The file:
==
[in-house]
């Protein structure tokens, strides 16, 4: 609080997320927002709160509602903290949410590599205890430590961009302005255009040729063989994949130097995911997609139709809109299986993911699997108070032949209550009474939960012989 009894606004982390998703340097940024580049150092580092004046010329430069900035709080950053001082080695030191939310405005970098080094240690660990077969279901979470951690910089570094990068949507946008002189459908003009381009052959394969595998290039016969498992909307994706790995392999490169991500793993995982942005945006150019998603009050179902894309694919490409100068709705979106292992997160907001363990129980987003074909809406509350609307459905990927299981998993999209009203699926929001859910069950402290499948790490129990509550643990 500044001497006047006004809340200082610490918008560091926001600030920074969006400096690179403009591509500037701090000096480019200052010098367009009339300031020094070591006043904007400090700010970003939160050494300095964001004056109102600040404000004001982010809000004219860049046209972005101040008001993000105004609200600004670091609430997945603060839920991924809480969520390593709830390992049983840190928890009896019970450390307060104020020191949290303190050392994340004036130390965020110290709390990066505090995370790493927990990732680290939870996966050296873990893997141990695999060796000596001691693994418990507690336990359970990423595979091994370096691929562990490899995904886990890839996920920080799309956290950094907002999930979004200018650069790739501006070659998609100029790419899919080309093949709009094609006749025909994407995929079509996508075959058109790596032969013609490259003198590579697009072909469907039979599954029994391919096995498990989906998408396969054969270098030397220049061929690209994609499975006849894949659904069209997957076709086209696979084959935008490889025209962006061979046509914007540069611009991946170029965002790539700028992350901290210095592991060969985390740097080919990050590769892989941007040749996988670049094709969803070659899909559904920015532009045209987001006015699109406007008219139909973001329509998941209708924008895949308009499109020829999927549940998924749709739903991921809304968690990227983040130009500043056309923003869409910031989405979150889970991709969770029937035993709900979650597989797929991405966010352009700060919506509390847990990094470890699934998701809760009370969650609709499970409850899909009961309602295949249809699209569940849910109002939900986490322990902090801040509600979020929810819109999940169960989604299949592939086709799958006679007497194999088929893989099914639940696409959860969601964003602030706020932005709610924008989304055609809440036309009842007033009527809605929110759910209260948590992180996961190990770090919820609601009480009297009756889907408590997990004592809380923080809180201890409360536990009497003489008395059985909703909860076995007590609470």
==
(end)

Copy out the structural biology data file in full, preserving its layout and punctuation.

[in-house]
């Protein structure tokens, strides 16, 4: 609080997320927002709160509602903290949410590599205890430590961009302005255009040729063989994949130097995911997609139709809109299986993911699997108070032949209550009474939960012989 009894606004982390998703340097940024580049150092580092004046010329430069900035709080950053001082080695030191939310405005970098080094240690660990077969279901979470951690910089570094990068949507946008002189459908003009381009052959394969595998290039016969498992909307994706790995392999490169991500793993995982942005945006150019998603009050179902894309694919490409100068709705979106292992997160907001363990129980987003074909809406509350609307459905990927299981998993999209009203699926929001859910069950402290499948790490129990509550643990 500044001497006047006004809340200082610490918008560091926001600030920074969006400096690179403009591509500037701090000096480019200052010098367009009339300031020094070591006043904007400090700010970003939160050494300095964001004056109102600040404000004001982010809000004219860049046209972005101040008001993000105004609200600004670091609430997945603060839920991924809480969520390593709830390992049983840190928890009896019970450390307060104020020191949290303190050392994340004036130390965020110290709390990066505090995370790493927990990732680290939870996966050296873990893997141990695999060796000596001691693994418990507690336990359970990423595979091994370096691929562990490899995904886990890839996920920080799309956290950094907002999930979004200018650069790739501006070659998609100029790419899919080309093949709009094609006749025909994407995929079509996508075959058109790596032969013609490259003198590579697009072909469907039979599954029994391919096995498990989906998408396969054969270098030397220049061929690209994609499975006849894949659904069209997957076709086209696979084959935008490889025209962006061979046509914007540069611009991946170029965002790539700028992350901290210095592991060969985390740097080919990050590769892989941007040749996988670049094709969803070659899909559904920015532009045209987001006015699109406007008219139909973001329509998941209708924008895949308009499109020829999927549940998924749709739903991921809304968690990227983040130009500043056309923003869409910031989405979150889970991709969770029937035993709900979650597989797929991405966010352009700060919506509390847990990094470890699934998701809760009370969650609709499970409850899909009961309602295949249809699209569940849910109002939900986490322990902090801040509600979020929810819109999940169960989604299949592939086709799958006679007497194999088929893989099914639940696409959860969601964003602030706020932005709610924008989304055609809440036309009842007033009527809605929110759910209260948590992180996961190990770090919820609601009480009297009756889907408590997990004592809380923080809180201890409360536990009497003489008395059985909703909860076995007590609470």